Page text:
On the other hand, the elevation of Barbara in this film perhaps comes at the expense of the Ben character, who is now played by African American actor Tony Todd, who would soon go on to horror film immortality as the title character in the 1992 film Candyman, in which the issue of race is overtly foregrounded. That a black actor would also be cast in this remake suggests that the decision to make Ben black was now a deliberate one, rather than an accident of the audition process. On the other hand, because of Barbara’s greater role in this film (she, for example, is the one who kills Cooper), Ben is less central as a character. His death is even made somewhat less poignant in the sense that he does indeed become a zombie before being cut down by the “rescuing” zombie hunters.

Of course, the biggest difference between the original Night of the Living Dead and the 1990 remake is that the zombie film and its associated mythology had become well known to movie audiences by 1990, while that mythology was essentially being invented in the 1968 film. And, while there have been genuine departures from the Romero-style zombie in films such as Danny Boyle’s 28 Days Later (2002), that mythology has proved remarkably resilient, remaining largely unchanged in film after film by Romero, but also in films by other directors, as well as other works of popular culture, such as the long-running AMC television series The Walking Dead (2010– ). In fact, the impact of Night of the Living Dead on its subgenre is probably challenged in the realm of horror only by the impact of Bram Stoker’s original Dracula (1897) on the vampire subgenre. And Romero’s low-budget original remains a compelling work in its own right, even in the light of all the zombie films (some with high budgets and big stars) that have come after it.


Booker, M. Keith. Monsters, Mushroom Clouds, and the Cold War: American Science Fiction and the Roots of Postmodernism, 1946–1964. Greenwood Press, 2001.

Clover, Carol J. Men, Women, and Chain Saws: Gender in the Modern Horror Film. Updated Edition. Princeton, NJ: Princeton University Press, 2015.

Hervey, Ben. Night of the Living Dead. Palgrave Macmillan (for the British Film Institute), 2008.

Humphries, Reynold. The American Horror Film: An Introduction. Edinburgh University Press, 2002.

Matheson, Richard. I Am Legend.

McNally, David. Monsters of the Market: Zombies, Vampires and Global Capitalism. Haymarket Books, 2012.

Newman, Kim. Nightmare Movies: Horror on Screen Since the 1960s. Bloomsbury, 2011.

Oloff, Kerstin. “From Sugar to Oil: The Ecology of George A. Romero’s Night of the Living Dead.” Journal of Postcolonial Writing, Vol. 53, No. 3, 2017, pp. 316-328.

Phillips, Kendall R. Dark Directions: Romero, Craven, Carpenter, and the Modern Horror Film. Southern Illinois University Press, 2012.

Phillips, Kendall R. Projected Fears: Horror Films and American Culture. Praeger, 2005.

Tucker, Robert C., ed. The Marx-Engels Reader. 2nd ed. W. W. Norton, 1978.

Williams, Tony. The Cinema of George A. Romero: Knight of the Living Dead. Columbia University Press, 2015.

Zinoman, Jason. Shock Value: How a Few Eccentric Outsiders Gave Us Nightmares, Conquered Hollywood, and Invented Modern Horror. Penguin, 2011.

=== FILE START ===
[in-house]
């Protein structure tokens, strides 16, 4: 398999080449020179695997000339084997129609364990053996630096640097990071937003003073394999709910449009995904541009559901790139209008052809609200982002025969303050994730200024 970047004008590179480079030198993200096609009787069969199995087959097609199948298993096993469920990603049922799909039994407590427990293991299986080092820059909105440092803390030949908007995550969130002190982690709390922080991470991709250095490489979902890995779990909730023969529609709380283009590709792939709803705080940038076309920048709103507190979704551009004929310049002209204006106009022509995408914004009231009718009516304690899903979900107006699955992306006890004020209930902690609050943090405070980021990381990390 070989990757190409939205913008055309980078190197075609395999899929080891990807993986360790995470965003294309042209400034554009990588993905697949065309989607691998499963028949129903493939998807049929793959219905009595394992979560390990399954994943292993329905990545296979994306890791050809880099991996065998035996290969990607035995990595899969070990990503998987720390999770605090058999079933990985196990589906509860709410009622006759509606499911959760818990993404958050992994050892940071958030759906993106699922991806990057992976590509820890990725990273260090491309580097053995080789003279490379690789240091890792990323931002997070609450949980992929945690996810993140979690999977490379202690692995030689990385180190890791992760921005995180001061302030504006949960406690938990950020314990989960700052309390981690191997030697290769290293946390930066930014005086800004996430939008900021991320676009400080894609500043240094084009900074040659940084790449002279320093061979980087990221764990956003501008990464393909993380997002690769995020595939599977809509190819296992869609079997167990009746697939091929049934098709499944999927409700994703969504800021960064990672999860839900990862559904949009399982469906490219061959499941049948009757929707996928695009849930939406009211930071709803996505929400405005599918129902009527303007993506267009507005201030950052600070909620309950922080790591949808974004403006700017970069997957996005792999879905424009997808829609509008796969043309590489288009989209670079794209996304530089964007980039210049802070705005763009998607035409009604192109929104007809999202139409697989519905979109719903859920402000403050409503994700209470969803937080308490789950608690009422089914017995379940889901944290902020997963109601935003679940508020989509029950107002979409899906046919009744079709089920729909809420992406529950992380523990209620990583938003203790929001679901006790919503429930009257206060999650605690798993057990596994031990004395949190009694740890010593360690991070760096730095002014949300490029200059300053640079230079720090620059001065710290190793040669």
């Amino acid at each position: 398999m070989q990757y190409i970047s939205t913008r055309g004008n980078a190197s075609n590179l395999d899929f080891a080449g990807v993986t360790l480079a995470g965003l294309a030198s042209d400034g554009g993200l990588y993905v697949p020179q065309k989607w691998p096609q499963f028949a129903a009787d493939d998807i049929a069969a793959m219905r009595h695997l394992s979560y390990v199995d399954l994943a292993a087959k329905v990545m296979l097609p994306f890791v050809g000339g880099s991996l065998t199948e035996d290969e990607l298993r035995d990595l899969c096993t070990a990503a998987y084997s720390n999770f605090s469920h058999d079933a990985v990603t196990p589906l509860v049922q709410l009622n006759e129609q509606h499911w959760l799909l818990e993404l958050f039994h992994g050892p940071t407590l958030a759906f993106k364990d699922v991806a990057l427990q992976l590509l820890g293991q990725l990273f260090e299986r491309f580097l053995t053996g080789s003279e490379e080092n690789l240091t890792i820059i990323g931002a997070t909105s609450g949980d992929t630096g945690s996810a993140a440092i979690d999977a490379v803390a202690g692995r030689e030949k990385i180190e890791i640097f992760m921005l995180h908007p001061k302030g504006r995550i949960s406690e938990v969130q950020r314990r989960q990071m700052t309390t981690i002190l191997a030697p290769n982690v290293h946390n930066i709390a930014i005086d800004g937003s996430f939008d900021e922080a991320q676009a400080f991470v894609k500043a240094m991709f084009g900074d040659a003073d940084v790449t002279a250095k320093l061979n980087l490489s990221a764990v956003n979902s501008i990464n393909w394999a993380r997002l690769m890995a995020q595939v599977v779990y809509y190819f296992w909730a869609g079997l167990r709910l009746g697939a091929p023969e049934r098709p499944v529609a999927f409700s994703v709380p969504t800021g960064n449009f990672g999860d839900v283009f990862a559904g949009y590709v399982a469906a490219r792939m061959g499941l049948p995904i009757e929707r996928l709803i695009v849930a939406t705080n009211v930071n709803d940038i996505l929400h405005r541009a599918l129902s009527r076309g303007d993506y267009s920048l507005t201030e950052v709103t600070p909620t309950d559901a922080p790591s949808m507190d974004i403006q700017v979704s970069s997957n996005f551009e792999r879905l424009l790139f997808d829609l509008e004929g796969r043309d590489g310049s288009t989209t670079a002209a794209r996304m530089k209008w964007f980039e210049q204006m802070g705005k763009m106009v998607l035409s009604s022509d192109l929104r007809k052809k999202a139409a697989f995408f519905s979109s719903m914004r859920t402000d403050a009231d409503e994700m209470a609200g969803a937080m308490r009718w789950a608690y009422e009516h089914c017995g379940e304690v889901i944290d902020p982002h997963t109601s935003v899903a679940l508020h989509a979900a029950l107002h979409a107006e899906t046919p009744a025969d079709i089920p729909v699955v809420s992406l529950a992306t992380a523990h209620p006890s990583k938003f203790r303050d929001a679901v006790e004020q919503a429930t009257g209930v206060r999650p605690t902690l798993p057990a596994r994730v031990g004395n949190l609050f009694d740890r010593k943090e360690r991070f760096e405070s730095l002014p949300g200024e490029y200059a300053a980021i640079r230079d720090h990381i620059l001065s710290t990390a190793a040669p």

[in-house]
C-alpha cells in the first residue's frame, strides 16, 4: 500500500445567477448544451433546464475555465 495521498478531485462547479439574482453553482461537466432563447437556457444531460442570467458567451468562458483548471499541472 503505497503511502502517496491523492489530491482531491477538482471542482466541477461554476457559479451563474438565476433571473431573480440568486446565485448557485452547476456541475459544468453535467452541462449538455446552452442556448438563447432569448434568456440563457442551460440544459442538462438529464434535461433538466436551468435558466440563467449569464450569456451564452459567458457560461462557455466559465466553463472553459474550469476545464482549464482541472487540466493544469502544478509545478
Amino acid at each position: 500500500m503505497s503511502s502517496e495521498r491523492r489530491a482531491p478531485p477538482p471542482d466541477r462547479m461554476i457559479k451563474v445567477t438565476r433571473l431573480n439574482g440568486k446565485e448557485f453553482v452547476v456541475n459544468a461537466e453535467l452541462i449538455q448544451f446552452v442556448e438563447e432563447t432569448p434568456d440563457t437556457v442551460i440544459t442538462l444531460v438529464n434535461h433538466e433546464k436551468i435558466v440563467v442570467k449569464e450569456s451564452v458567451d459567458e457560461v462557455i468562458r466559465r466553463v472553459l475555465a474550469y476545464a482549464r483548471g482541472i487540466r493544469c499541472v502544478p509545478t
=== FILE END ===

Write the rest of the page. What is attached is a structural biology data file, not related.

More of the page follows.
[1] I Am Legend might also have been a bit too frightening for film audiences in the 1950s. In 1964, however, it was adapted as the Vincent Price vehicle, The Last Man on Earth; in 1971, it was more loosely adapted as The Omega Man, with Charlton Heston as Neville and the vampires replaced by technology-hating albino zombies. It was adapted still again under its original title in 2007, with Will Smith in the starring role.

[2] See Zinoman for an extended discussion of the ways in which innovative horror films such as Night of the Living Dead participated in the larger New Hollywood phenomenon.

[3] For a view of the film in the light of an even broader historical narrative, Oloff argues that it can be understood within the context of the long-term history of capitalism, and, in particular, in terms of a transition from sugar to oil as the key natural resource of the capitalist system.

[4] The human characters in Romero’s zombie films are often done in by each other as much as by the zombies. Thus, Kendall Phillips notes of Romero’s first four zombie films that “at the heart of the narrative in all four films is a sense that the inability of humans to cooperate and coexist ultimately leads to their demise” (Dark Directions 28).

[5] By now, after the huge wave of zombie films that has appeared in Romero’s wake, we have become accustomed to thinking of zombies as having a particular taste for human brains. That motif, however, was introduced not by Romero but by writer-director Dan O’Bannon in his 1985 zombie comedy Return of the Living Dead. (O’Bannon also wrote the script for the classic science fiction horror film Alien (1979).

[6] This point is made even more vividly in the 2004 British zombie comedy Shaun of the Dead. The zombies of this film, incidentally, were modeled quite transparently on the zombies of Romero’s films. Indeed, Romero himself was impressed enough with Shaun of the Dead that he cast its director (Edgar Wright) and star (Simon Pegg) in cameo roles (as zombies) in his 2005 film Land of the Dead.

[7] The Final Girl character was first described by critic Carol Clover in an essay first published in 1987, but it became more prominent after the idea was elaborated in Clover’s 1992 book Men, Women, and Chain Saws. Importantly, for Clover, the Final Girl character does not necessarily survive because of her courage and fighting skills, as does Barbara in the 1990 remake of Night of the Living Dead. Often, she is simply a terrified observer, watching others be killed, thus providing audiences with a point of view from which they can identify. Hervey, meanwhile, suggests that Barbara;s characterization in the remake might have been influenced by the role played by Sigourney Weaver’s Ripley, the protagonist if Alien (1979) and it sequels.